Types of retrieves- General rule here is the colder the water the longer the pause. There are four retrieves that I use; pull pause, jerk pause, constant jerk and slow roll. Pull pause works in the coldest of water and works like this. Cast, then either jerk or reel down to depth, next slowly pull the lure forward with the rod, reel up slack, wait, repeat. This is the most subtle way to work the lure and you should look like you are fishing live bait. Twitch pause is the way most people fish a jerkbait. The cadence, number of jerks and the amount of time during the pause depends on the activity level of the fish. Try varying the cadence until you find what they want but I always start out with a jerk, jerk, 3 second pause. Constant jerk works when fish are aggressive in clear water. By constantly moving the lure the fish do not get a good look at it which causes a reactionary strike. This retrieve works well when using larger lures in clear water. Slow rolling is the easiest and is simply retrieving the lure at a slow constant speed. The best lure I have found for this technique is a jointed Rapala minnow.

   

 If you have any further questions feel free to contact me.

Allen

Share this post


Link to post
Share on other sites
Excellent post Munkin!!! Well done. ;D ;D ;D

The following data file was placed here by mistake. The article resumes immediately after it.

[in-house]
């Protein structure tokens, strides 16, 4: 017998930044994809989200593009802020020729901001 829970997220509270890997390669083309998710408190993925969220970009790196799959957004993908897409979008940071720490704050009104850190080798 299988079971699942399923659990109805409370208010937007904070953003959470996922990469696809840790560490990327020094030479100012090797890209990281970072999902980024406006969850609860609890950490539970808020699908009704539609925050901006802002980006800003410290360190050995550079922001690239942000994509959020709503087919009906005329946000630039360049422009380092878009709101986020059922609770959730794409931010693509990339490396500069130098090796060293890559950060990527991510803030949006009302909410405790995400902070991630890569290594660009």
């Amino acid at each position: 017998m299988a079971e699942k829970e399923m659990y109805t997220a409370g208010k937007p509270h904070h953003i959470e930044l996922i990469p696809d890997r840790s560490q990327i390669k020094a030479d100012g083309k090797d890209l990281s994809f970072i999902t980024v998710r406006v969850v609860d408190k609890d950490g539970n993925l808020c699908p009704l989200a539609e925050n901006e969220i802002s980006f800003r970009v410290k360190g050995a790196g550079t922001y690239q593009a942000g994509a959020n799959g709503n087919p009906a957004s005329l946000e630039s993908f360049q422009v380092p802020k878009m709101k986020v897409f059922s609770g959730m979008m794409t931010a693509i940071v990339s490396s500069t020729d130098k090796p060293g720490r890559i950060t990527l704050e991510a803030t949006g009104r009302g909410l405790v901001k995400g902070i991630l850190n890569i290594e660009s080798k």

I'll second that! Well written Munkin!

Share this post


Link to post
Share on other sites

good info for all to read. i also read one by jay yelas that is a good read. just cant find it. doug

Share this post


Link to post
Share on other sites

When fishing a jerkbait the one guy in the boat can be catching  fish and the other can not even get a bit.  It's because of the cadence and if your the one not catching the fish you better watch the other guy and find out what it is.  The first tournament of last year my boater ran away with the win, he was letting his stacyee sit still for up to two min.  Thats easer said then done it takes alot of patience. I didnt have the color he was using and thats part of it also.  I HAVE THAT COLOR NOW.

Share this post


Link to post
Share on other sites

Create an account or sign in to comment

You need to be a member in order to leave a comment

Create an account

Sign up for a new account in our community. It's easy!

Register a new account

Sign in

Already have an account? Sign in here.

Sign In Now
Sign in to follow this  

  • Recently Browsing   0 members

    No registered users viewing this page.

  • fishing forum

    fishing

    fishing rods

    fishing reels

    fishing forum

    fishing

    bass fish

    fish for bass
    fish

×